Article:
By John Hendrickson and Jonathan Williams
Reforming a state tax code in order to provide relief, economic growth, and create a more competitive economic climate is straightforward in terms of economics, but difficult in the world of politics. A major reason for this difficulty is tax rate reductions are in direct conflict with numerous policy interests that demand new or additional spending. Iowa, alongside the vast majority of other states, is thankfully required to balance its budget on an annual basis. Therefore, any tax and spending policies are two sides to the same fiscal coin.
As a result of prudent decision-making Governor Kim Reynolds and a majority of legislators have worked together to ensure that Iowa is able to navigate the economic uncertainty caused by the COVID-19 pandemic. Iowa’s budget is in a healthy condition with over $300 million in surplus and more than $770 million in reserves.
Thankfully, Governor Reynolds and many legislators are also signaling their continued support for pro-growth tax reform in Iowa. In 2018, the legislature passed a historic tax reform measure which lowered both individual and corporate income tax rates to enhance economic competitiveness.
As the debate continues around options for further income tax reform, the issue of balancing taxes and spending will be front and center. Those who oppose or are cautious toward pro-growth tax reform often bring up the 2012 Kansas tax package as an example of something to avoid at all costs. But what exactly happened in Kansas?
The Kansas tax reform, and innuendo surrounding it, has created a paralysis among some policymakers who fear that cutting tax rates will lead to budget shortfalls. However, after a careful analysis of the Kansas tax reform story it should reassure legislators pursuing tax rate reductions across the nation, since it was unsustainable spending growth that was the real driver of budget problems in Kansas. Spending reductions necessary to implement the plan were eschewed, spending was increased, and taxes were subsequently raised, making any honest judgment of the original tax plan’s success or failure impossible.
The real lesson to learned from Kansas’ experience, or with any tax reform, is that spending must be prioritized. As financial management 101 reminds us: Increasing spending, along with cutting taxes will lead to a budget shortfall. This is what occurred in Kansas when the legislature increased spending by more than $430 million in the same year they cut taxes. It is imperative that policymakers look at ways to reduce costs, eliminate waste and prioritize government spending when considering lowering tax rates.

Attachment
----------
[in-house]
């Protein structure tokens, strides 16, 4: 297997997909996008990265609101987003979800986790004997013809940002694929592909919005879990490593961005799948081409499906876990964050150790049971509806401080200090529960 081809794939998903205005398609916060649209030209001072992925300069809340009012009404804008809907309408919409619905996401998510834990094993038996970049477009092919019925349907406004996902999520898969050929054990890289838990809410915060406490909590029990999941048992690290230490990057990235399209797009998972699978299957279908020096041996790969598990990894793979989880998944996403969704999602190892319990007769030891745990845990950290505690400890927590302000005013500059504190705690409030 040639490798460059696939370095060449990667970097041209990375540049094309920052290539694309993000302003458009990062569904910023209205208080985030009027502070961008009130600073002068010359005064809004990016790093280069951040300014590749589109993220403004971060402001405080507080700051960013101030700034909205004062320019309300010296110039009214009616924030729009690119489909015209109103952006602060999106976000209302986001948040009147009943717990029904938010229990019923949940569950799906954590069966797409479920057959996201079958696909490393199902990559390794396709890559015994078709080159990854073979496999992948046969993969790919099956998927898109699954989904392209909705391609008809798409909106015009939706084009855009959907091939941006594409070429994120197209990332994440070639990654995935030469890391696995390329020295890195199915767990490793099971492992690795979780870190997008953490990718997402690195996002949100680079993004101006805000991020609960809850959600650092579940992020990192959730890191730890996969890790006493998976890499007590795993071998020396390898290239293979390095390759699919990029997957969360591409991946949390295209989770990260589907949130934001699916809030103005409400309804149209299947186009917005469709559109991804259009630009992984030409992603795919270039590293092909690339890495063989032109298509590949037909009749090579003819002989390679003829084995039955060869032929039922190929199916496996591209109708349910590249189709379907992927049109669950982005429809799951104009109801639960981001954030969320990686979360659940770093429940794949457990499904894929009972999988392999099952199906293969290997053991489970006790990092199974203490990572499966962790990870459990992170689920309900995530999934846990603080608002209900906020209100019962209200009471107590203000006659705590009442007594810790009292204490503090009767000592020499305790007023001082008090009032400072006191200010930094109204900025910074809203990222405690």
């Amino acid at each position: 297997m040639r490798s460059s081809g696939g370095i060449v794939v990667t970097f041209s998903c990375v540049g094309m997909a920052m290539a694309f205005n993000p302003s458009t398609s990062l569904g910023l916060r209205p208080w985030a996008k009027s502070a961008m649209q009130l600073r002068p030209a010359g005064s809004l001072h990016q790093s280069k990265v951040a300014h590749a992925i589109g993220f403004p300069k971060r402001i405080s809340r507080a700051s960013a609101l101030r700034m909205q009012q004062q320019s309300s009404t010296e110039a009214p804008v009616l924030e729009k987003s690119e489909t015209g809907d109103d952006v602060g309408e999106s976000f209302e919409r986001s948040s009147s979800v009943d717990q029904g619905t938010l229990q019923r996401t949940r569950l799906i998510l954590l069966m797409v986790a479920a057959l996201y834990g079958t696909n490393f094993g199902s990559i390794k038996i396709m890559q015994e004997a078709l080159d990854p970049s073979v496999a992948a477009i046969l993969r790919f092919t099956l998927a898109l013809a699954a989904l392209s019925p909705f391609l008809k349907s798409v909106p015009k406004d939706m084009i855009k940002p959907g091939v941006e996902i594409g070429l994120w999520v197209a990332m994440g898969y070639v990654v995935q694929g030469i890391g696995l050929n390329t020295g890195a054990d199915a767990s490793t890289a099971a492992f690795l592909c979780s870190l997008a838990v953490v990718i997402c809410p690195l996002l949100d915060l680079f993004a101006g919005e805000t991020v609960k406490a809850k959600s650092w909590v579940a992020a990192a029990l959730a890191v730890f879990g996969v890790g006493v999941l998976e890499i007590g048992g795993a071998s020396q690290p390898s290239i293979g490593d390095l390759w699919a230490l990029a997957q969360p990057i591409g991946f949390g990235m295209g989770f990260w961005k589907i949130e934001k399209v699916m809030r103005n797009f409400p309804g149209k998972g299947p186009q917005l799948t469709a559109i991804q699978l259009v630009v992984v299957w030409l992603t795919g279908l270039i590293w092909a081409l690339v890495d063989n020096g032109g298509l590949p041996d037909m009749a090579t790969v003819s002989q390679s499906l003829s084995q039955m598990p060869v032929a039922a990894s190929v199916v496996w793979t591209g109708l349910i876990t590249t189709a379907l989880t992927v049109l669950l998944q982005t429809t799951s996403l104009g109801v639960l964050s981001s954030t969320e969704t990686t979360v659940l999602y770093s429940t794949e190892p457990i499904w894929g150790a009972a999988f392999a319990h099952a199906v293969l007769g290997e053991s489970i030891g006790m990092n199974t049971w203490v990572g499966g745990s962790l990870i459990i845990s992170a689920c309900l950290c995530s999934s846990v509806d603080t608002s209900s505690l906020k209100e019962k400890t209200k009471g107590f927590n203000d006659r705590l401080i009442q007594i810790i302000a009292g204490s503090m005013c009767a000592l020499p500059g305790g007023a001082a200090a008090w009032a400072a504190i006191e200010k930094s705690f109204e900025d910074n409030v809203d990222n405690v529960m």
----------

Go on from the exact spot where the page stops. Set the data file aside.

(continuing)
In recent years numerous states have demonstrated that enacting pro-growth tax reforms not only lead to a stronger economy, but they can improve the fiscal health of a state. States such as North Carolina, Indiana, Utah, among others are demonstrating that major tax reform can indeed occur without creating a budget crisis. The key for policymakers is to reduce costs, eliminate waste and prioritize government spending.
As Americans increasingly “vote with their feet” across state lines in search of more opportunity, the critical element for states to be in the mix to attract those potential new residents is providing the greatest quality of life at the lowest cost of living.
North Carolina is the gold standard for pro-growth tax reform and has demonstrated that keeping spending levels limited while reducing tax burdens on hardworking taxpayers can lead to greater economic growth and the ability for taxpayers to keep more of their income. In the case of North Carolina, the prosperity that followed tax cuts actually led to multiple rounds of pay raises for public school teachers across the state. “The supply-side effects of fiscal policy are real, but they don’t negate the need for spending discipline,” wrote John Hood, who serves as Chairman of the John Locke Foundation.
Any tax reform must be prudent and take into consideration spending discipline – just as hardworking Iowa families and small businesses watch their spending every month. The COVID-19 pandemic has demonstrated that states best prepared for this “black swan” event were those who followed a free-market approach to government and wisely didn’t spend themselves into a risky financial position. As Iowa lawmakers rightly look to make Iowa more competitive, they should not let wild exaggerations of the Kansas tax reform experience scare them away from enacting responsible tax reform that would benefit all Iowans.
John Hendrickson is Policy Director of Tax Education Foundation of Iowa; a public policy think tank and Jonathan Williams is Executive Vice President of Policy and Chief Economist at the American Legislative Exchange Council (ALEC) and co-authors the annual Rich States, Poor States report.